The artist addresses members of the San Diego Professional Tour Guide Association and shows them a conceptual drawing of his dream. It illustrates the massive concrete struts of the San Diego-Coronado Bridge — the ones in the water — covered with art.
“It could be paintings; it could be tiles,” Torres explains when asked to elaborate. “It can be anything you want it to be.”
This is why Torres is sometimes called “the architect of the dream.” The artist believes anything is possible if you are willing to work for it, much as he did in the early 1970s after his family’s home was demolished to make way for Interstate 5 and the bridge. Torres eventually replaced resentment for all that concrete with optimism and creativity and began to paint.
Many other artists were brought in over the next several years to cover these giant canvases, and now, like stained-glass windows in a cathedral, the mammoth murals relate the history and mystique of Chicano lore, both universally and locally.
And thanks to Torres and others, these more-than-40-year-old paintings were recently been refurbished, making them even more vivid than they were originally.
“The paints have changed (for the better) in the last 40 years,” Torres says, and thanks to new sealers and a specially formulated protective wax, the murals will remain bright and pristine.
If taggers do hit the murals, “we can wash them at low pressure and 250 degrees,” explains Martin Arevalo of Graffiti Prevention Systems of Los Angeles County, when questioned by tour guides. “This melts the wax, the graffiti washes off, and we reapply the wax coating.”
The murals are said to be the largest such collection in the world. I haven’t been able to discern whether that refers to size or number, but they are big and there are a lot of them. And in April, thanks to barrio residents who spent many years documenting the history of the neighborhood and the artworks, the murals earned a place in the National Register of Historic Places.
Barrio Logan is one of San Diego’s oldest neighborhoods. “Barrio” is the Spanish word for neighborhood, and the name Logan memorializes Congressman John Logan who tried to bring the railroad to the area in the late 1800s. The barrio experienced its greatest growth around 1910 when thousands fled the Mexican Revolution. The residential nature of the community began to change during World War II when military facilities, that blocked access to the bay, were built. Further deterioration occurred in the 1950s and 1960s when Interstate 5 bisected the area, and ramps to the San Diego-Coronado Bay Bridge were constructed.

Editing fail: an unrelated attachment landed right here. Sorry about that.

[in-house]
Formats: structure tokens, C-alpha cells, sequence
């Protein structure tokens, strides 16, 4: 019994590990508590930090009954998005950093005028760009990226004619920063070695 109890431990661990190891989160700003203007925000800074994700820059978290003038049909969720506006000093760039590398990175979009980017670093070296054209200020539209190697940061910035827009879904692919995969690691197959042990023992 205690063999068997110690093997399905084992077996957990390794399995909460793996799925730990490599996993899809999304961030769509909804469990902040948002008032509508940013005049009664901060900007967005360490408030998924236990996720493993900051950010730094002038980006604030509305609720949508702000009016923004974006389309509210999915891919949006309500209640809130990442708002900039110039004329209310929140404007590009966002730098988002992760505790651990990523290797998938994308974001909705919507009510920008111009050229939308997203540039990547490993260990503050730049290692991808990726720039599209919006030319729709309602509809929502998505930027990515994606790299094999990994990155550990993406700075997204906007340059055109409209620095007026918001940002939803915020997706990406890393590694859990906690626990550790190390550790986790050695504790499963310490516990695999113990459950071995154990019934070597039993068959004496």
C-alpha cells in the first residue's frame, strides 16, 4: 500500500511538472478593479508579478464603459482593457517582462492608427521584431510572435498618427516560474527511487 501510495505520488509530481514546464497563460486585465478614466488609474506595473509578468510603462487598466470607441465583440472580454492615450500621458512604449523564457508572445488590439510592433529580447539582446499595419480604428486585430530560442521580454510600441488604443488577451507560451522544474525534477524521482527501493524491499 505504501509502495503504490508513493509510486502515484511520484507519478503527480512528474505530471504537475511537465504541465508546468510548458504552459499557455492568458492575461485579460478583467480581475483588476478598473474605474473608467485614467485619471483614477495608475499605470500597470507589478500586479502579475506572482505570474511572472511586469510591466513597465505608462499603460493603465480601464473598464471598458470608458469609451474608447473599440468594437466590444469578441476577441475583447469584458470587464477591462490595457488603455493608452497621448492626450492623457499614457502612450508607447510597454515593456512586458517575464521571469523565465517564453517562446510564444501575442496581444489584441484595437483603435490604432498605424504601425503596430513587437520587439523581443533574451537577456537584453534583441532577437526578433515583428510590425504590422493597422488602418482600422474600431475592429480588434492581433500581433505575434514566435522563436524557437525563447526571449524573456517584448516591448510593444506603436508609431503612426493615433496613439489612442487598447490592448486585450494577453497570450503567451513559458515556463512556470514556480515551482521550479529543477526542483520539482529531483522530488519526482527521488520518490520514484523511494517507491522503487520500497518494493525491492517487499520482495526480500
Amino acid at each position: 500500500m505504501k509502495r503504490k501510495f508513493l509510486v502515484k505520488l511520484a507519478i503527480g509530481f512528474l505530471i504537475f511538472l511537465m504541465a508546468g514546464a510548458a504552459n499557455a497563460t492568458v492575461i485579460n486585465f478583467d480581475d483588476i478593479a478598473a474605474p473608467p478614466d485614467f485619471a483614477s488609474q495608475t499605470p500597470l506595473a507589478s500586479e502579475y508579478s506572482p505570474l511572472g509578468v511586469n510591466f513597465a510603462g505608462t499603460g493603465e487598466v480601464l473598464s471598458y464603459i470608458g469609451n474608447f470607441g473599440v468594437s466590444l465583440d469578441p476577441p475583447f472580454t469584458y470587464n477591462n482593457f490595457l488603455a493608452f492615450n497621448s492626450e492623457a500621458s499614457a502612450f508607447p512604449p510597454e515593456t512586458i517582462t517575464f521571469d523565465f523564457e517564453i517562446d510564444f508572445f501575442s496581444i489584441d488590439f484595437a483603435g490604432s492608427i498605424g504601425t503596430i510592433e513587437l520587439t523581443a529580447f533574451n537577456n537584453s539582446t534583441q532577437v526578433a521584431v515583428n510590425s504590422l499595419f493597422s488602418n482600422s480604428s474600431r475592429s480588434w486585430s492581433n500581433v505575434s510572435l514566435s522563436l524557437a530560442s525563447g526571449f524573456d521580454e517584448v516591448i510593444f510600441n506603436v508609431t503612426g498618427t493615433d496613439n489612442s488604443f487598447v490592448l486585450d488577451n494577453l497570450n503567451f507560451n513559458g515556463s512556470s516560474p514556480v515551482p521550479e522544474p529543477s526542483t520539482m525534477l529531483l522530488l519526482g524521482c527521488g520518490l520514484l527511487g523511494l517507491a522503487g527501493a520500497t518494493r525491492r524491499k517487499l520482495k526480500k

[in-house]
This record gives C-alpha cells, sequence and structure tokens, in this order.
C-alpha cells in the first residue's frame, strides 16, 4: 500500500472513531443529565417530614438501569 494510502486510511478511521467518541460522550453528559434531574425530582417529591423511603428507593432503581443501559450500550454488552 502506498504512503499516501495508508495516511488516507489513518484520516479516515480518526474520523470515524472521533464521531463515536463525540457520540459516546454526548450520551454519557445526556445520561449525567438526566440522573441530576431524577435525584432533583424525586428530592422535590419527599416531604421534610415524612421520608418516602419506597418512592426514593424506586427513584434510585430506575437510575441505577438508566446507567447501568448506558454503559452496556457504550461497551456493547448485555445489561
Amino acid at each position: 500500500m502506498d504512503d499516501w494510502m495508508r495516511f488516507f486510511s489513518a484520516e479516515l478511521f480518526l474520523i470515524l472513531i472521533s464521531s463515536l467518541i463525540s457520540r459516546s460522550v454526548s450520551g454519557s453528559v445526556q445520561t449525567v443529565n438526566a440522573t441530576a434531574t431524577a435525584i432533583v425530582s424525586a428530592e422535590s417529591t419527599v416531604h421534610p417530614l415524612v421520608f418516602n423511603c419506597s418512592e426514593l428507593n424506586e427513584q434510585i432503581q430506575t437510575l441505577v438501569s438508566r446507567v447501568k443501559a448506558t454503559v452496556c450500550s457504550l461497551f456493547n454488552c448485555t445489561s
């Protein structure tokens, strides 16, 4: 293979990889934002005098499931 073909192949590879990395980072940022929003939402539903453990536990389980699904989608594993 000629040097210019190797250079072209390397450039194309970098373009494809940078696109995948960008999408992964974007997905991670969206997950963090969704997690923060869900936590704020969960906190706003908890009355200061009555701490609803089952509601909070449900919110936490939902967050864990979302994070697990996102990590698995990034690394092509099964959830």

Today Barrio Logan is experiencing a transition — or even a renaissance of sorts — with entrepreneurs opening gathering places within a few blocks of Chicano Park — places like Ryan Bros Coffee (1894 Main Street); Blueprint Café (1805 Newton Avenue); and the San Diego Public Market (1735 National Avenue).
San Diego business women Catt White and Dale Steel, after a decade of trying to raise private and public funds to bring the market to life, decided to go it alone. Through social media, they raised $146,000, enough to establish the first phase of the market. The duo foresees something akin to Pike’s Market in Seattle or San Francisco’s Embarcadero, with space for produce stalls, restaurants and shops where artists and craftspeople can make, display and sell their wares. Visitors can see that some of this has already materialized if they stroll through the colorful, renovated industrial building where vendors offer purple carrots and other unique, appealing produce that I couldn’t identify.
To visit Barrio Logan and watch the transformation, take the Coaster to San Diego’s Santa Fe station; transfer to the Blue Line Trolley. Disembark at the Barrio Logan stop.